24 September – 17 October 2017

We’re delighted to announce that we’ve been asked to extend this exhibition for a further week so it will now close on Tuesday 17 October.  The exhibition will be open from 10.00 – 5.00 each day.

This has been a very popular exhibition with fantastic feedback from visitors and we’re very pleased that this extension will allow more people to visit.  We’d like to thank Ian Hunter and Celia Larner at the Merz Barn for their support and hard work.

A major new exhibition with work inspired by Kurt Schwitters or the Merz Barn Cylinders Estate in Langdale.

View gallery of images from the Private View held at Merz Barn 24 September 2017 below.

“Trees, Merz Barn” by Janet Graves


“When researching Schwitter’s work I found that I could draw some links between the processes he used and my own, even though our styles are very different'” said Janet Graves. “I also incorporate found objects in my work which is site specific. I use twigs stalks and grasses for mark making and also for making charcoal. I used my time at the Merz Barn to sketch, photograph and gather objects. These will be presented in my final piecewhich reflects my respect for Schwitter’s techniques and the beautiful environment of the Merz Barn.”


Cally Lawson

Cally Lawson has created a large collage, inspired by Kurt Schwitters’ collages and his use of found objects. ‘Beyond the Lines’ incorporates a reclaimed frame and an old stag skull and antlers. Emulating the colour palette, use of found objects and abstract style of Schwitter’s famous collages, this artwork evolved from the intricate natural lines in the skull’s structure.


“Hood E” by Ann Marie Foster


In her art work titled, ‘Hood E’, Ann Marie Foster references the papery territory of Schwitters and his use of the discarded debris of the every day.

“I took faded paper patterns used in dressmaking and collaged them to create another layer of meaning,” explained Ann Marie. “These opaque, ghostly papers refer to previous identities of the wearer. The garments carefully constructed from the paper patterns have been shed along with the previous selves that inhabited them.  In my use of collage materials I’ve contrasted the mechanical nature of the lines imprinted on the paper patterns compared with the fluid, intuitive contours of the figures.”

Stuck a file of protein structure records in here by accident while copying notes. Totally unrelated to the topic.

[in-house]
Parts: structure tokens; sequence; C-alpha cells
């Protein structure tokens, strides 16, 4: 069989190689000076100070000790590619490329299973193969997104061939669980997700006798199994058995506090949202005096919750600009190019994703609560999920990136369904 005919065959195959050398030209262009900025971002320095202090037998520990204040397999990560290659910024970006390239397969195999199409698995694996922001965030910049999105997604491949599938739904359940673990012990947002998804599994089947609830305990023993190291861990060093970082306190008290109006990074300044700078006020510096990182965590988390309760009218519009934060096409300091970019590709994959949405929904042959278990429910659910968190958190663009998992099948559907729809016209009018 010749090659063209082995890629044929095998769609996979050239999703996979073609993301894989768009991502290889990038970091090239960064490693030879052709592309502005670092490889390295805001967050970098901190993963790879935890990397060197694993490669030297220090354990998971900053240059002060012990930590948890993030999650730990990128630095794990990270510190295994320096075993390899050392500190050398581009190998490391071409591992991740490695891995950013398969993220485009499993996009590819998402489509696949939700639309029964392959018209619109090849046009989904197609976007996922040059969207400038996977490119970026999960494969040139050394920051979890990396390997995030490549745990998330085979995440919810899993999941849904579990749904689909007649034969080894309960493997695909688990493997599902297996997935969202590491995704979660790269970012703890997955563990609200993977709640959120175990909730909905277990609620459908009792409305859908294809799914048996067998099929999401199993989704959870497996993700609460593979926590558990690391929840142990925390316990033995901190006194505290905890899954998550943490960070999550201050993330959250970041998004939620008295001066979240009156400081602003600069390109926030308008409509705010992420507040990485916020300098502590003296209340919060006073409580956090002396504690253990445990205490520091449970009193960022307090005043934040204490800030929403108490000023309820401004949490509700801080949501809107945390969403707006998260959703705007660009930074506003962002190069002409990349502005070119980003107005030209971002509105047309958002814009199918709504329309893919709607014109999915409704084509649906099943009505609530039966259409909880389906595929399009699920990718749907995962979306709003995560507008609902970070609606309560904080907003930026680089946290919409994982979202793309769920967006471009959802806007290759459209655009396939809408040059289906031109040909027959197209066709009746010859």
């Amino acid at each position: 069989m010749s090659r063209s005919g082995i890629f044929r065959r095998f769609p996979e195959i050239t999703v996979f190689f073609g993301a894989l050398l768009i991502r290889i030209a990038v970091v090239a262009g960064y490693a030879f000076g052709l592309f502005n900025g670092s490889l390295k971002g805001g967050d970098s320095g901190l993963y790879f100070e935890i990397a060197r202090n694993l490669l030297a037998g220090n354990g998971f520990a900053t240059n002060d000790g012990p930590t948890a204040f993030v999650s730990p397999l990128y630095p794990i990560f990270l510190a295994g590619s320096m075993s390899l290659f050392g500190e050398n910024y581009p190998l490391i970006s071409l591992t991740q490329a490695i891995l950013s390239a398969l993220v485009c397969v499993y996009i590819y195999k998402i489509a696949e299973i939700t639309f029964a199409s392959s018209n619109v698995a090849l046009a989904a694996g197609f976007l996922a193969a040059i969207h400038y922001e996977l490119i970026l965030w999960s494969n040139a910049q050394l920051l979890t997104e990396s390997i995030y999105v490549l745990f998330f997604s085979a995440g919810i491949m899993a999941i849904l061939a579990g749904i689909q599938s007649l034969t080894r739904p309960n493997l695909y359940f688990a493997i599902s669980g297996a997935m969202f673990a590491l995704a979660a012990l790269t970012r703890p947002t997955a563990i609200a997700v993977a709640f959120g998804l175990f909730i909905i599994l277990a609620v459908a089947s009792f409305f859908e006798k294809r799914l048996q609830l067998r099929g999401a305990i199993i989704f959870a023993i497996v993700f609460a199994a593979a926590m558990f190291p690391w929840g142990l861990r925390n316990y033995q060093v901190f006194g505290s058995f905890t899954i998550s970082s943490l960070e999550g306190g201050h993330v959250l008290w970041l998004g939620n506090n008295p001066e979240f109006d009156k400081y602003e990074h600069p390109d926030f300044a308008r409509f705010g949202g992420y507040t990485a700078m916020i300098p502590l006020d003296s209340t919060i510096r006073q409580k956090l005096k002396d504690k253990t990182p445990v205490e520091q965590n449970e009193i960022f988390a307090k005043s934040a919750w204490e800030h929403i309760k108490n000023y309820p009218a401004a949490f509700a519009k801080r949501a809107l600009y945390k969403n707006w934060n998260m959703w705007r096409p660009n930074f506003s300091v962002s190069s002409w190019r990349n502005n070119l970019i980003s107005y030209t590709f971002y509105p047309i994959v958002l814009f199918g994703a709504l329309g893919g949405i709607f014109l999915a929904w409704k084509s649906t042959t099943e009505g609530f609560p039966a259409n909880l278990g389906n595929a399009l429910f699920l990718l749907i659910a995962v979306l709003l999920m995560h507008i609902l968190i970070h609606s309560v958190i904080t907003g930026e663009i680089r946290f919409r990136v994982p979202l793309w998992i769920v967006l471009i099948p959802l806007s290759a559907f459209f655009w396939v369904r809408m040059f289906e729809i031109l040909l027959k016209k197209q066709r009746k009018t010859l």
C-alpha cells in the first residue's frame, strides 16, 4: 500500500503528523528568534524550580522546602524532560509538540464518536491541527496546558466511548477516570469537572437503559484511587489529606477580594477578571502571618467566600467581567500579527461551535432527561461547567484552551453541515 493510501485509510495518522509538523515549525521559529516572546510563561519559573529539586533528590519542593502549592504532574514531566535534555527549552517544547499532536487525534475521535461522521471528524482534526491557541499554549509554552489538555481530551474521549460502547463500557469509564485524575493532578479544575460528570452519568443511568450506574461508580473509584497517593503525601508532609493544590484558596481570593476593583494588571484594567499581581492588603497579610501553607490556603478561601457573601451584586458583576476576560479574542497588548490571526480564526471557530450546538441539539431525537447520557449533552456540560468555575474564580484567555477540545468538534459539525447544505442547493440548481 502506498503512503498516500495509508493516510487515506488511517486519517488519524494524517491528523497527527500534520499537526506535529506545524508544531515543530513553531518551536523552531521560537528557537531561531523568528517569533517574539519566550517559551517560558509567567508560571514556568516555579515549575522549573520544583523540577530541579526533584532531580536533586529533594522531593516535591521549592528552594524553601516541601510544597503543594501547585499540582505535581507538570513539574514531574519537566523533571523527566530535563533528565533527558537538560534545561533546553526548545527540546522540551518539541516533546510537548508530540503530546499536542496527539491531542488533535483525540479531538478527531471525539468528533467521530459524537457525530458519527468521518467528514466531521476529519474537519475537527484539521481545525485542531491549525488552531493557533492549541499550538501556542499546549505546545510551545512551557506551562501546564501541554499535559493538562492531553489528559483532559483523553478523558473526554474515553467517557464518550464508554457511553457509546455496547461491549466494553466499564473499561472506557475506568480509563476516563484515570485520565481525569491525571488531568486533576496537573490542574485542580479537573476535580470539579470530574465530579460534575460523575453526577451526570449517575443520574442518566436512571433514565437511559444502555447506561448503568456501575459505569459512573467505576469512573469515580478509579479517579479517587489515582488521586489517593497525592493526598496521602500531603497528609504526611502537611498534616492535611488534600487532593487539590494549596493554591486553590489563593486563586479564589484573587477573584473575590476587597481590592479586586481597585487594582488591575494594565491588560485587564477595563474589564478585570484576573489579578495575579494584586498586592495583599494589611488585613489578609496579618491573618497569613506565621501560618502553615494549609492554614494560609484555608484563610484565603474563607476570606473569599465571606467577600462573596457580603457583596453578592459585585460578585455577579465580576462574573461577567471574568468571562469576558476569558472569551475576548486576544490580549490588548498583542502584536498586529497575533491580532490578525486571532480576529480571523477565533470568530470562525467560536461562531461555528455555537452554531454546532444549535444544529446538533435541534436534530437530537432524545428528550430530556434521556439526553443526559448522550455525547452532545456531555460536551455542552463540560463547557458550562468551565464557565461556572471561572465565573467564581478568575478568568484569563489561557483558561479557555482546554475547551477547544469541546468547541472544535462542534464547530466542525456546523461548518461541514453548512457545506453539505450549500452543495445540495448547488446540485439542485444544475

“Melting Angel” by Andy Wild

Andy Wild’s ‘Melting Angel’ is a piece from object found to object formed. It is metal from a fallen drain pipe made into a sculpture that appears to be melting away. It has moved from a drain pipes destruction to a construction of a sculpture to an image of melting into destruction again.

“This is perspective; it is a swindle” by Mike Healey


Mike Healey’s complex three-dimensional diorama is an expression of Schwitters’ celebrated claim that perspective is a ‘swindle’.

“I have inverted normal perspective, so that images close to the viewer are small whereas objects further away are large, thereby ‘destroying’ classical Renaissance perspective,” said Mike. “Within this framework there are smaller, equally dramatic narratives going on in which visual expectations and perspective are constantly usurped.”


Steven Trevillion’s “Found Subject” series reworks the idea of the found image/text that was so central to Schwitters’ collage practice. By literally tearing apart and reconfiguring a personal photo Steven also draws on Schwitters’ idea that destruction can feed creation.


“Found Subject 2” by Steven Trevillion

The exhibition includes paintings, prints, collages, sculptures, ceramics and diorama. Exhibiting artists include: Gordon Baddeley, Roger Bell, Averyl Bradbrook, Barbra Cropper, John Davenport, Ann Marie Foster, Janet Graves, Mike Healey, Marion Kuit, Cally Lawson, Karen Lester, Anne MacKinnon, Jilll Pemberton, Elizabeth Shorrock, Keith Shorrock, Steve Trevillion, Sonja Vietoris, Geraldine Walkington, Andy Wild and Frances Winder.

Images from the Private View, 24 September 2017

The Merz Barn, Cylinders Estate, Langdale, Ambleside LA22 9JB is open from 10.00 am to 5.00 pm each day.

Green Door at the Merz